A man has been sentenced to 26 years in prison after kidnapping a Christian girl from her home nad forcing her to marry him.
Ese Rita Oruru, was abducted from her home in southern Nigeria in 2015 at the age of 13 and trafficked to Kano state in the north, where she was forcibly converted and obliged to "marry" Yunusa Dahiru.
Dahiru, was charged with conspiracy to commit abduction, trafficking, illicit intercourse, sexual exploitation and unlawful carnal knowledge of a minor under the 2015 Trafficking in Persons (prohibition) Enforcement and Administration Act.
On 21st May a Federal Court in Yenagoa, Bayelsa State, acquitted him on the first count, but sentenced him to five years on count two, and seven years each on counts three, four and five. The sentences are to run concurrently.
Speaking to Nigerian media, Ese's father, Charles Oruru, said the truth had prevailed, and adding that he believed it would "serve as a deterrent to those engaged in trafficking people's children."
Persecution charity Christian Solidarity Worldwide (CSW) said the case highlighted longstanding concerns about the abduction, forced conversion and forcible marriage of non-Muslim minors, which is particularly prevalent in rural areas of Nigeria's Shari'a states.
The charity said in early May the Hausa Christian Foundation (HACFO) reported that between 23rd March and 6th May, eight Christian girls had been abducted and subjected to forcible conversion and marriage. Three of these abductions occurred in Kaduna state; four in Katsina state, and one in Kano state.
Parents seeking the release of abducted daughters are generally informed they have converted, married and are in the custody of local traditional rulers. Appeals to law enforcement agencies for assistance generally prove ineffective amidst threats of violence and assertions by abductors that the girls are not minors.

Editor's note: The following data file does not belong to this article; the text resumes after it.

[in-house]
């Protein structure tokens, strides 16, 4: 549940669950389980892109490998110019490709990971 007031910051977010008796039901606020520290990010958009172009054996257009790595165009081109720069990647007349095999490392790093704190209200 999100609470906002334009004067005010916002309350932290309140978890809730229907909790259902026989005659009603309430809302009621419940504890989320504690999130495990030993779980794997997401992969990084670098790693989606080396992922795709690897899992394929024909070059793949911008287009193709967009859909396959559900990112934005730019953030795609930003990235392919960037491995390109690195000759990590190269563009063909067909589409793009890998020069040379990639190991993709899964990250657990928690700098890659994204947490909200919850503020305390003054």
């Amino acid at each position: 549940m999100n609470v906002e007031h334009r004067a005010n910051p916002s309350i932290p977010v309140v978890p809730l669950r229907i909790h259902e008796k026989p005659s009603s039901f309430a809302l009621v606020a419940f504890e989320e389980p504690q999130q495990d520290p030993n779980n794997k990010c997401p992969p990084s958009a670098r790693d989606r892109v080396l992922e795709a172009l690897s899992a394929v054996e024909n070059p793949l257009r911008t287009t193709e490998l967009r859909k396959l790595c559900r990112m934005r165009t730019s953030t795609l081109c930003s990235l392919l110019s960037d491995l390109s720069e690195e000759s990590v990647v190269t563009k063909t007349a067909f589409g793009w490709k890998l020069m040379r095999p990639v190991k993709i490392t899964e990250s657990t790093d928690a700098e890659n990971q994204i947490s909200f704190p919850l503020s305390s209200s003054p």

Ese was eventually freed in February 2016, 24 hours after local newspaper The Punch launched a #FreeEse social media campaign that went viral.
She was reunited with her mother in the capital, Abuja, on 2nd March, by which time she five months pregnant.
A month later court proceedings were initiated against Dahiru in Yenagoa. He pleaded not guilty. He was eventually freed on bail after an unnamed benefactor met the conditions, but was rearrested for failing to appear before the court on several occasions.
CSW's chief executive Mervyn Thomas said: "We welcome this conviction and hope it will mark the beginning of an erosion of the impunity surrounding these crimes, deterring potential perpetrators and their enablers.
"It is unacceptable that young girls in Shari'a states continue to endure multiple violations of their rights to freedom of religion or belief, education, parental care and liberty and security of person, among others.
"The only difference between these abductions and those committed by terrorist factions in north east Nigeria is that instead of trafficking underage girls to ungoverned spaces, these abductors attempt to hide behind traditional authorities who may have condoned their actions.
"We urge the Nigerian federal authorities to become more proactive in ensuring the immediate return of abducted minors to their families, and to consistently prosecute anyone implicated in such crimes to the fullest extent of the law."